A Review on Calendula officinalis

 

Rahul Jodh*, Mukund Tawar, Sudarshan Behere, Nandini Randhave, Prathamesh Jirapure, Samruddhi Ingle

Department of Pharmaceutical Science, P. R. Pote Patil College of Pharmacy,

Pote estate, Gajanan Twp Rd, Amravati, Maharashtra 444602.

*Corresponding Author E-mail: jodhrahul@gmail.com

 

ABSTRACT:

This review assesses the use of Calendula officinalis extract in antihyperlipidemic activities, cardiovascular activities, antidiabetic, hepatoprotective activities; anthelmintic activities; antioxidant activities; anti-inflammatory activities; wound healing activities; anticancer activities; hepatoprotective activities, antibacterial activities; and anti-HIV activities. C. officinalis extract has been shown to have some remedial effects and has been used in herbal remedies, according to this review. To examine the effect of calendula officinalis, larger as well as well-designed random control trials are needed. Calendula officinalis is a flowering plant that comes under the Asteraceae family. This herb is used as curative in Europe, China, and India. It's been the subject of a number of chemical and pharmacological research, and it's also known as "African marigold." It's commonly utilized in indigenous medicine to treat jaundice, wound recovery, plasma cleansing, and spasmolytic treatment. A vast range of chemicals, including amino acids, triterpenoids, coumarines, quinones, flavonoids, volatile oils, and carotenoids, have been found through chemical analysis.

 

KEYWORDS: Calendula officinalis, African marigold, pharmacological research, homoeopathy, Pot marigold.

 

 


INTRODUCTION:

In homoeopathy, Calendula officinalis is frequently used to treat a range of diseases. Numerous pharmacological characteristics, including antioxidant, anti-inflammatory, antibacterial, antifungal, and antiviral, have been described. Additionally, it possesses cytotoxic as well as tumor-suppressing effects. It functions as a rejoinder(increased immune response),  analgesic, anthelmintic, antifungal, antinflammatory, antipyretic, antibacterial, disinfectant, spasmolytic, antiviral, emetrol, costringent, bitter, cardiotonic, dermageni diaphoretic, flatus relieving, diuretic, lymphatic, stimulant for contraction of gall bladder, uterotonic, and vasodilator.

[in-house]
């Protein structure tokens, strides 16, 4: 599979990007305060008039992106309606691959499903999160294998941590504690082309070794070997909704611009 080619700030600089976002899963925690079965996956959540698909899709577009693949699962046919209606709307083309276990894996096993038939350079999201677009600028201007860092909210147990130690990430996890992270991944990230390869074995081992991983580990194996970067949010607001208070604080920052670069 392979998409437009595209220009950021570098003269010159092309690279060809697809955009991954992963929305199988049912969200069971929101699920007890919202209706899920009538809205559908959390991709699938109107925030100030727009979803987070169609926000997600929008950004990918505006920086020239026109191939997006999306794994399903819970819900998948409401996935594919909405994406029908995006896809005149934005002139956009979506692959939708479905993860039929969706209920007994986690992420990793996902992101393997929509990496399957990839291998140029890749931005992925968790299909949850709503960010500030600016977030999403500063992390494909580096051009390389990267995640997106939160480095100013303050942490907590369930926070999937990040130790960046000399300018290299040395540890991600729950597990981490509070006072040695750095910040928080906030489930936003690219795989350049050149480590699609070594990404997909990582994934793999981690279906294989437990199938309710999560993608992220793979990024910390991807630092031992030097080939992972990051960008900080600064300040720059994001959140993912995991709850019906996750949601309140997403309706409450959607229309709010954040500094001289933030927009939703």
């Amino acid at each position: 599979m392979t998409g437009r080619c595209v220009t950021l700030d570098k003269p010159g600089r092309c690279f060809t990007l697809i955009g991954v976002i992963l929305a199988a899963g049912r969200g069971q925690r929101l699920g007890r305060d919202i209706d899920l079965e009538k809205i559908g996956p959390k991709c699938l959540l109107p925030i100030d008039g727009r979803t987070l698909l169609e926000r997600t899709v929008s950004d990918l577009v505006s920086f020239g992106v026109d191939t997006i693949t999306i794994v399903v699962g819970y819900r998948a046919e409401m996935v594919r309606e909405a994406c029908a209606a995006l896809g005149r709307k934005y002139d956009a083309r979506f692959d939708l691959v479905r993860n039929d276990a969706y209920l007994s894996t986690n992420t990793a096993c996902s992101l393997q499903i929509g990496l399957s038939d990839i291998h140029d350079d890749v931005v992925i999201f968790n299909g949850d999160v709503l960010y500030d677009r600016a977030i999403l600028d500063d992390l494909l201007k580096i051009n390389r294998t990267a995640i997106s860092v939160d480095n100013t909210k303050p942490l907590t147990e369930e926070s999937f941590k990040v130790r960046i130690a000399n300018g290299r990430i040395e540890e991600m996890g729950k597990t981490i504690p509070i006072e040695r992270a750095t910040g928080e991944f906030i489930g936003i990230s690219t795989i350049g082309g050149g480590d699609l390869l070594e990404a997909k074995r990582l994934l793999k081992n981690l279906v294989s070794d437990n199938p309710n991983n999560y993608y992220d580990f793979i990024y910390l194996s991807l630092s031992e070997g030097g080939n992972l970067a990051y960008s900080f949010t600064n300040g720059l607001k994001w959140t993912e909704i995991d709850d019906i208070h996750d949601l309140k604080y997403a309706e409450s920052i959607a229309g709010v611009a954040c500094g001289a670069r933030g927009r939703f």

It is frequently used to treat open wounds, exterior skin inflammations, and lacerated wounds. Mucous membrane inflammations, GI spasms, dysmenorrhea (painful menstruation), peptic and duodenal ulcers, in nervous or anaemic women, duodenal and intestinal mucosa, as well as splenic and hepatic inflammations, are all treated internally. It is often used as a rinse following tooth extraction 1.

 

Calendula officinalis:

Biological source:

It's made from Calendula officinalis flowers that have been steam distilled.

Family: Asteraceae

 

Taxonomic Profile: Calendula Officinalis

Kingdom: Plantae

Subkindom: Tracheobionta

Division: Magnoliophyta

Class: magnoliopsida

Subclass: Asteridae

Order: Asterales

Family: Asteraceae

Tribe: Calendulea

Genus: Calendula

Species: Officinalis 2,3.

 

Figure 1:- Calendula officinalis4                                                 

Synonyms: English marigold, bull flower, Pot marigold.

 

Description:

Calendula officinalis is a momentary herb like eternal with loose or straight stems that grows to a height of 80cm (31 in). The lance-shaped leaves are elongated. The disc florets are hermaphrodite and tubular, with a brighter orange colour, and are 5–17cm long with "whole or slightly toothed borders. It features a simple ring of florets around the centre of the flower enclosing the centre disc florets, which are more yellow in colour than that of the females. In the nature, tridentate ray flowers can be seen. May produce flowers throughout the entire year if the right circumstances are present. correct. A sharped, spiky, spiny achene is the fruit5

 

Organoleptic properties:

Calendula officinalis has a mild, fragrant odour.

Bitter is flavour of Calendula officinalis.

 

Cultivation of Calendula Officinalis: